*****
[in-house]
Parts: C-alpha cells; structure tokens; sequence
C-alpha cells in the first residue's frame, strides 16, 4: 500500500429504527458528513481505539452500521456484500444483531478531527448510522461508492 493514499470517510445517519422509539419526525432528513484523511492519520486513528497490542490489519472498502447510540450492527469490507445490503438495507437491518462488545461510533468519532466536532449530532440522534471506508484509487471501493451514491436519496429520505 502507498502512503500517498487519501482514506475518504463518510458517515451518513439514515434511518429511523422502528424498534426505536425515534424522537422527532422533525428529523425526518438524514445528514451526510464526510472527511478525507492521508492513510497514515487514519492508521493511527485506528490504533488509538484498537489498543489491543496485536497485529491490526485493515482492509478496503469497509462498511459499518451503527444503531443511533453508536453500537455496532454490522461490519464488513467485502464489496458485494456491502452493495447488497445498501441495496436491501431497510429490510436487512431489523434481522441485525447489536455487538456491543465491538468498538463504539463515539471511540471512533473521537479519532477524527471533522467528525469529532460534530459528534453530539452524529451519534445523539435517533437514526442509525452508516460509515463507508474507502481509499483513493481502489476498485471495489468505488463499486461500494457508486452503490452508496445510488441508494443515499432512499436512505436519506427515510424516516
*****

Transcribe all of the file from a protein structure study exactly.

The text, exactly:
[in-house]
Parts: C-alpha cells; structure tokens; sequence
C-alpha cells in the first residue's frame, strides 16, 4: 500500500429504527458528513481505539452500521456484500444483531478531527448510522461508492 493514499470517510445517519422509539419526525432528513484523511492519520486513528497490542490489519472498502447510540450492527469490507445490503438495507437491518462488545461510533468519532466536532449530532440522534471506508484509487471501493451514491436519496429520505 502507498502512503500517498487519501482514506475518504463518510458517515451518513439514515434511518429511523422502528424498534426505536425515534424522537422527532422533525428529523425526518438524514445528514451526510464526510472527511478525507492521508492513510497514515487514519492508521493511527485506528490504533488509538484498537489498543489491543496485536497485529491490526485493515482492509478496503469497509462498511459499518451503527444503531443511533453508536453500537455496532454490522461490519464488513467485502464489496458485494456491502452493495447488497445498501441495496436491501431497510429490510436487512431489523434481522441485525447489536455487538456491543465491538468498538463504539463515539471511540471512533473521537479519532477524527471533522467528525469529532460534530459528534453530539452524529451519534445523539435517533437514526442509525452508516460509515463507508474507502481509499483513493481502489476498485471495489468505488463499486461500494457508486452503490452508496445510488441508494443515499432512499436512505436519506427515510424516516